Pentecost 13, “Where the World Worships”
Pastor Gary Wong August 30, 2020
Isaiah 56:1, 6-8
This is what the Lord says. Protect justice, and carry out righteousness, because my salvation is coming very soon. My righteousness is ready to be revealed. 6 Then the foreigners who join themselves to the Lord, to minister to him and to love the name of the Lord and to become his servants, every one of them who keeps the Sabbath and does not profane it, those who take hold of my covenant—7 I will bring them to my holy mountain, and I will make them glad in my house of prayer. Their whole burnt offerings and their sacrifices will be acceptable on my altar. For my house will be called a house of prayer for all the peoples of the world. 8 This is the declaration of God the Lord, who gathers Israel’s dispersed people: “I will gather still more people to my house besides the ones already gathered.”
It is the largest country on the face of the earth; one fifth of the world’s population lives within its borders. Yet for hundreds of years, this ancient nation tried to protect its borders and people from the outside world. They were so afraid of foreigners that they built a wall—a great big four thousand mile long wall—to guard their northern border. Then they put one million soldiers along that wall to make sure that absolutely no foreigner could get into their country. But a dozen years ago, this country that had tried so hard to keep foreigners out, did an about face. China flung open the doors to the Forbidden City and invited the world to pour through its walls as it hosted the 2008 Summer Olympic Games. From Afghanistan to Zimbabwe, world class athletes gathered in Beijing, hoping to win a medal of gold that tells the world that he or she is the best of the best.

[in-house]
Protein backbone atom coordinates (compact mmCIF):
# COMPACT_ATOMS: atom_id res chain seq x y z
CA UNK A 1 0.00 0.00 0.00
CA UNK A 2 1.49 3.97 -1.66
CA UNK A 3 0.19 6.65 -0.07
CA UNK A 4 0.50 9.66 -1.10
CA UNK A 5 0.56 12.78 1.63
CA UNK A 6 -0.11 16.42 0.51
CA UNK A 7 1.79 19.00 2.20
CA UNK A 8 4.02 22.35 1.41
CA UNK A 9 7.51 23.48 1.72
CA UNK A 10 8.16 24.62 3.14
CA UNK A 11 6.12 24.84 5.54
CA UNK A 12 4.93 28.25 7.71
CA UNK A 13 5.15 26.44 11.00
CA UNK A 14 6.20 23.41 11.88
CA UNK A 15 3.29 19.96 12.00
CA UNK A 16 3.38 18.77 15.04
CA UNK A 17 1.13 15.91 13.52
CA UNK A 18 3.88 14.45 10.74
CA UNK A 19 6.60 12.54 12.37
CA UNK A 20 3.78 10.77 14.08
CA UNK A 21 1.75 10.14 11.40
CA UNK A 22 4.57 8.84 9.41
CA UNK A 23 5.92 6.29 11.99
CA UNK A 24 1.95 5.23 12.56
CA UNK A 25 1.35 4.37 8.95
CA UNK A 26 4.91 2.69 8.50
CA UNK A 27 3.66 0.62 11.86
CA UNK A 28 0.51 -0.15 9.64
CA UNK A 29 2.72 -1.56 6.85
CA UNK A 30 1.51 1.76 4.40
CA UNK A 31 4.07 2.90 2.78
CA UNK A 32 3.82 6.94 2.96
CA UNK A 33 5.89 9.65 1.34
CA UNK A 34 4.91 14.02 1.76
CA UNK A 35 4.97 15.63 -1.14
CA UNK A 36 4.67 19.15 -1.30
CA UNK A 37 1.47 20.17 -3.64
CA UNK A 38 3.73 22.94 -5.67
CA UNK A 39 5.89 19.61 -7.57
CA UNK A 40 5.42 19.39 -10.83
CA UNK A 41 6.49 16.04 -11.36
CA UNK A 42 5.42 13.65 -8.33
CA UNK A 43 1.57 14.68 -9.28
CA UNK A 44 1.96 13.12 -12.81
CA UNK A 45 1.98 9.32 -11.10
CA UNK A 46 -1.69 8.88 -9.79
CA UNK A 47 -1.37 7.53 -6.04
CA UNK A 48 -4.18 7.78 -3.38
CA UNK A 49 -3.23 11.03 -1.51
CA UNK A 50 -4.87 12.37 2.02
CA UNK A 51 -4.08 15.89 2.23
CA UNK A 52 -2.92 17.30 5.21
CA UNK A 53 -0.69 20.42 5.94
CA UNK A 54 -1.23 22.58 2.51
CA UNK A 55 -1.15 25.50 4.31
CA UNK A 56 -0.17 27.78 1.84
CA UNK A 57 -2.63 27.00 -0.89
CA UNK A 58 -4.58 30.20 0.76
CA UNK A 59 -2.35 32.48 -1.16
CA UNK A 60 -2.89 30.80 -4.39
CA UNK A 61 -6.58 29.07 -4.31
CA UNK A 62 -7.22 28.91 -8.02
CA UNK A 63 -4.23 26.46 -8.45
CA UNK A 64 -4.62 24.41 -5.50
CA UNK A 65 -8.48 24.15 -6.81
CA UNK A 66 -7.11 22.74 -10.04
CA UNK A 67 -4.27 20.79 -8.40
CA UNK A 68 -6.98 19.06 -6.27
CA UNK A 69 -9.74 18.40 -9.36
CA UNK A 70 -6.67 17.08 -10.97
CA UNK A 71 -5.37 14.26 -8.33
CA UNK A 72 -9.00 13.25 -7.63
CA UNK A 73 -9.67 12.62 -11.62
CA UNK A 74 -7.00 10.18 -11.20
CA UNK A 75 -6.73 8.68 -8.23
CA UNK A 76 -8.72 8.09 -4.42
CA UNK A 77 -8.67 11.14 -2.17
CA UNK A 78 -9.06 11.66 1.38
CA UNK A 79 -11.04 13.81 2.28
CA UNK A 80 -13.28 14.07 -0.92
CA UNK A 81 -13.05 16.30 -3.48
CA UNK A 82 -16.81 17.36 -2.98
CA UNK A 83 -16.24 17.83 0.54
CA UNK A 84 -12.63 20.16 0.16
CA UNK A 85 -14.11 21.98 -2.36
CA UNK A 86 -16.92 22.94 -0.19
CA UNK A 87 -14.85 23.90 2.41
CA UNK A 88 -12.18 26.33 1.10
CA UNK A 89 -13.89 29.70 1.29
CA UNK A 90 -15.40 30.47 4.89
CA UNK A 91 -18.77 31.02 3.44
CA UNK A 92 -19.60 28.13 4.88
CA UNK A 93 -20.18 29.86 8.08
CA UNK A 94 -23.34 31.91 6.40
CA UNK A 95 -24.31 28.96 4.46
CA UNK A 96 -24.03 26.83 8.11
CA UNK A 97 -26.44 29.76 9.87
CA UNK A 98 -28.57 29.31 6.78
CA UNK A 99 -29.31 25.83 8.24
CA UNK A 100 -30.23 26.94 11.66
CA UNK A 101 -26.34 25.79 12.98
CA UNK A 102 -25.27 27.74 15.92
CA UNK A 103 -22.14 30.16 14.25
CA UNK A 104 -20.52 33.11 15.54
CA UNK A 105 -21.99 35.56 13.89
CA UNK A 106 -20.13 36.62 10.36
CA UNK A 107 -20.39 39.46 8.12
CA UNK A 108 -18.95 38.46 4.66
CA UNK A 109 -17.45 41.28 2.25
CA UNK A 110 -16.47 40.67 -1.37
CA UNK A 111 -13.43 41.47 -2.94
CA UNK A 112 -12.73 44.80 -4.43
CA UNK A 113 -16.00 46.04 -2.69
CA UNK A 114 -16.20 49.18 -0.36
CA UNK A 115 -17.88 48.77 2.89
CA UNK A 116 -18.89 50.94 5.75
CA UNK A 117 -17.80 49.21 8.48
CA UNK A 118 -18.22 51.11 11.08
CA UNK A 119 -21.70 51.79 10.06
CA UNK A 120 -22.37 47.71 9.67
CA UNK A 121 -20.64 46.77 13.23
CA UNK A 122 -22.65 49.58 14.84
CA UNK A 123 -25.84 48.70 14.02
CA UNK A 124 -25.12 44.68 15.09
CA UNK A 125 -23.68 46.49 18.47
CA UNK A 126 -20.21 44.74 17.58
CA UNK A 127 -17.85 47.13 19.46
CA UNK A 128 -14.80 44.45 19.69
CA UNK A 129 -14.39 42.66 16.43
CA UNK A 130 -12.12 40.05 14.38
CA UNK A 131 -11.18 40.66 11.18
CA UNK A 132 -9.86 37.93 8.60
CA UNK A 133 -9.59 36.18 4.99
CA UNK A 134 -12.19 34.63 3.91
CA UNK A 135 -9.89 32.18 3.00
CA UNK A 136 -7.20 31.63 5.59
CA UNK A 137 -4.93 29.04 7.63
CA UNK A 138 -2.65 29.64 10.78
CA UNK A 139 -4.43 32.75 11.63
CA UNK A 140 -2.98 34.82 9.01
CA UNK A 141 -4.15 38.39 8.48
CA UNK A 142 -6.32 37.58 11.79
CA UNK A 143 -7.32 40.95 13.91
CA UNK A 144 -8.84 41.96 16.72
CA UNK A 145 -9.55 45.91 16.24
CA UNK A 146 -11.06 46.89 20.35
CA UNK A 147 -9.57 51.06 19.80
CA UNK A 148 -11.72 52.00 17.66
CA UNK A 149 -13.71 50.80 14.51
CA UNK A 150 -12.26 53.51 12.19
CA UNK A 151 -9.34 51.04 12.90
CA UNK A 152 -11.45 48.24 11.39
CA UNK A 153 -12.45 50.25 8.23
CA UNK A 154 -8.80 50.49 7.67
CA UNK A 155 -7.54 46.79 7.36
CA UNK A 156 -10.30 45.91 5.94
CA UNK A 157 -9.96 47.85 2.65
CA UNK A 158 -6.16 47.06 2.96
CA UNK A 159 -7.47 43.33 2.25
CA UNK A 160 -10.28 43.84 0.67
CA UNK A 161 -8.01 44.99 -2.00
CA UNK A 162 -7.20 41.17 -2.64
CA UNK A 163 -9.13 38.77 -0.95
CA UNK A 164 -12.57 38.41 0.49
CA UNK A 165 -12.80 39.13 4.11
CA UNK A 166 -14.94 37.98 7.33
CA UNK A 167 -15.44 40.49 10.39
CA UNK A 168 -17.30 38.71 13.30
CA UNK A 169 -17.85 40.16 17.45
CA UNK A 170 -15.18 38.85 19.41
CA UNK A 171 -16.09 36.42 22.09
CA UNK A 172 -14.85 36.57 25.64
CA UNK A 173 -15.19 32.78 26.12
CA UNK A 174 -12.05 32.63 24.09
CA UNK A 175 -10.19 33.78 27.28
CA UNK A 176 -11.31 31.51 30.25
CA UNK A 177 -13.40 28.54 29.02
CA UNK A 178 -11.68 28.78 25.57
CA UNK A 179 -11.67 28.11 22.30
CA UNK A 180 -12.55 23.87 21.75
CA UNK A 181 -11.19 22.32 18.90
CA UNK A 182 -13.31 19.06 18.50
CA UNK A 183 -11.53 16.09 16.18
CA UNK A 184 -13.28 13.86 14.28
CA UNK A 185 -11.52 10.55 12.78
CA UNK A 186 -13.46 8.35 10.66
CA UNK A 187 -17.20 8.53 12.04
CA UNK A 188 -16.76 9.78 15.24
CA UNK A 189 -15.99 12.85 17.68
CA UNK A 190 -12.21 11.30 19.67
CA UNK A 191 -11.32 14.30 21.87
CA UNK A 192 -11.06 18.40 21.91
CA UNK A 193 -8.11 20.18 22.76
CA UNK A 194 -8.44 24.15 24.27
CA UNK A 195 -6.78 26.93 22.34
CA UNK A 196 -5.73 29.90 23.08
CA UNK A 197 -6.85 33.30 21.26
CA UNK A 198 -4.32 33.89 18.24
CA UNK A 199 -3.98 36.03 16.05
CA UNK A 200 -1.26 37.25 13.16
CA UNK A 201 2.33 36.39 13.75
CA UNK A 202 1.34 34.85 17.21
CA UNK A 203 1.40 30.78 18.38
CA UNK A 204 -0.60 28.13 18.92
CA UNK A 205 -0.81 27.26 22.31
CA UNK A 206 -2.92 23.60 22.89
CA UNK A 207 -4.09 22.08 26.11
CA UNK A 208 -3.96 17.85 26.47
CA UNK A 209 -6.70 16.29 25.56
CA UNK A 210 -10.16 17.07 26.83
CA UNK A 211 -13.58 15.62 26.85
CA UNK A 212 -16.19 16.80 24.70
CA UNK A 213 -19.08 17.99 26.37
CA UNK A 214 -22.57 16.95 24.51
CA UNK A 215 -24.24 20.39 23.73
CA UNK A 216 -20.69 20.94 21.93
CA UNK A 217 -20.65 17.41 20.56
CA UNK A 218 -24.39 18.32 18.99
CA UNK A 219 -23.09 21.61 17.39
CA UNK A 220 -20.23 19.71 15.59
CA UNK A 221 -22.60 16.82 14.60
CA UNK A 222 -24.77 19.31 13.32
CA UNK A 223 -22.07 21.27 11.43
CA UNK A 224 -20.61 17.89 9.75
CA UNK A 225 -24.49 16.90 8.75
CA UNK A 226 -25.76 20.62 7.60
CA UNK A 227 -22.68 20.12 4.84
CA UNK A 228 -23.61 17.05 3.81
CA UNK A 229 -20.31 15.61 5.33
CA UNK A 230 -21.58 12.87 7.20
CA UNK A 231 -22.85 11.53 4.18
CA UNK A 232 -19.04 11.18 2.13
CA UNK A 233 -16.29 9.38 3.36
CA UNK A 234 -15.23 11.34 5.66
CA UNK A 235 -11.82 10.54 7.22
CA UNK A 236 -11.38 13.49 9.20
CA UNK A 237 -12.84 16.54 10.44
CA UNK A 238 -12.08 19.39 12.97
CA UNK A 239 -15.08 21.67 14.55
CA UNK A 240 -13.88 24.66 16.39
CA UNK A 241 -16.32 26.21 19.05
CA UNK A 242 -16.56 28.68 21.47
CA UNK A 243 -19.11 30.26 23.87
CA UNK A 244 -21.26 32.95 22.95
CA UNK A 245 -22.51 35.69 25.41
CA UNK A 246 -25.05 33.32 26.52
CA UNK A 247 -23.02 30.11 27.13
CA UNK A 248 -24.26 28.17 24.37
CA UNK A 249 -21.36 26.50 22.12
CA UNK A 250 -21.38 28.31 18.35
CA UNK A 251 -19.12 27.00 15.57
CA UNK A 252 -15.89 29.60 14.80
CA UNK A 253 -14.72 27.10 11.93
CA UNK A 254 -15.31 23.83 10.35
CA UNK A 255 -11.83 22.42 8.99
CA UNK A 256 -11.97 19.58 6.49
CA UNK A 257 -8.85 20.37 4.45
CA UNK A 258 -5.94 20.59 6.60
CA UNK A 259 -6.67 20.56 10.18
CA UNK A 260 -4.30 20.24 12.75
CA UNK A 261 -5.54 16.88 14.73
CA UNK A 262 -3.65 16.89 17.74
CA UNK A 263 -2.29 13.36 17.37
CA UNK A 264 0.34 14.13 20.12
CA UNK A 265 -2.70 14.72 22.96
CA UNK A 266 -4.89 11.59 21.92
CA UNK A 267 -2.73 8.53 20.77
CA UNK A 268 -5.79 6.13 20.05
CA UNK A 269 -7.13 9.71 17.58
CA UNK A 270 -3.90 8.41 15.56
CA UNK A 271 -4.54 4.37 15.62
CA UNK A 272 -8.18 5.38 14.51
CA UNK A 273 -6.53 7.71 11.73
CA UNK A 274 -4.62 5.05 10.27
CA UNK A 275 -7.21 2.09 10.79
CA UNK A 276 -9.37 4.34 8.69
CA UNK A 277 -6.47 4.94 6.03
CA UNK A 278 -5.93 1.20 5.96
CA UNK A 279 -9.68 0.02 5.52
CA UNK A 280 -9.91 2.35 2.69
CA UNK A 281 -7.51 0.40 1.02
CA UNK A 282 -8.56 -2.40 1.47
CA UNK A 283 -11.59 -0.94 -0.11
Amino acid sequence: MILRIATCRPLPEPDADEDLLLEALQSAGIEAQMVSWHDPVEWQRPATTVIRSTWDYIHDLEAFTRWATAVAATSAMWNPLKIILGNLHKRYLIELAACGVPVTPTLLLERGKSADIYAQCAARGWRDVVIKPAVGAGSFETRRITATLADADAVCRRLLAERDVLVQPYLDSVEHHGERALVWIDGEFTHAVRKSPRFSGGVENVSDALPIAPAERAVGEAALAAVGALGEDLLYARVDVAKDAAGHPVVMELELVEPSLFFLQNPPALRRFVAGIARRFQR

Friends, today we have gathered in this special place. You and I have come to the Lord’s house at his gracious invitation. We have not come here to compete for a medal; rather, we have come to worship the Lord. Here is where we hear of God’s love for all people in sending his Son, Jesus Christ, to save the world from the consequences of sin. Here is where God gives us his precious Word and the Lord’s Supper. Here, in his holy house of prayer, we are reminded that through faith in Christ, we have been given a prize worth more than all of the world’s gold and silver. This invitation to the Lord’s house is not only for us who believe; God also extends his gracious invitation to those who do not know him as their Savior. So as we meditate on this portion of Scripture, may the Good News of Jesus encourage us to eagerly worship and serve the Lord with joy and move us to open our doors and hearts to others so that they, too, will worship the Lord with believing hearts. Praise the Lord, for this is where the world worships.
Much like the Chinese who tried to keep foreigners out of their country, the Jews living in Judah in Isaiah’s day held a similar view toward foreigners. As neighbors go, the Jews weren’t just a little bit unfriendly and stand-offish; they were downright un-neighborly toward all non-Jews. Basically, the Jews didn’t want to have anything to do with anyone who wasn’t a Jew. A question we might have is why did the have this kind of attitude? The Jews kept their distance from foreigners as much as possible because God had told them to do that! Now, please understand. God was not telling the Jews to be mean and nasty. He was telling them that they were to keep away from non-Jews because of the danger that foreigners posed. What kind of danger? God wasn’t so much warning his people about potential physical threats to their bodies; rather he was warning them about the very serious spiritual threats to their faith.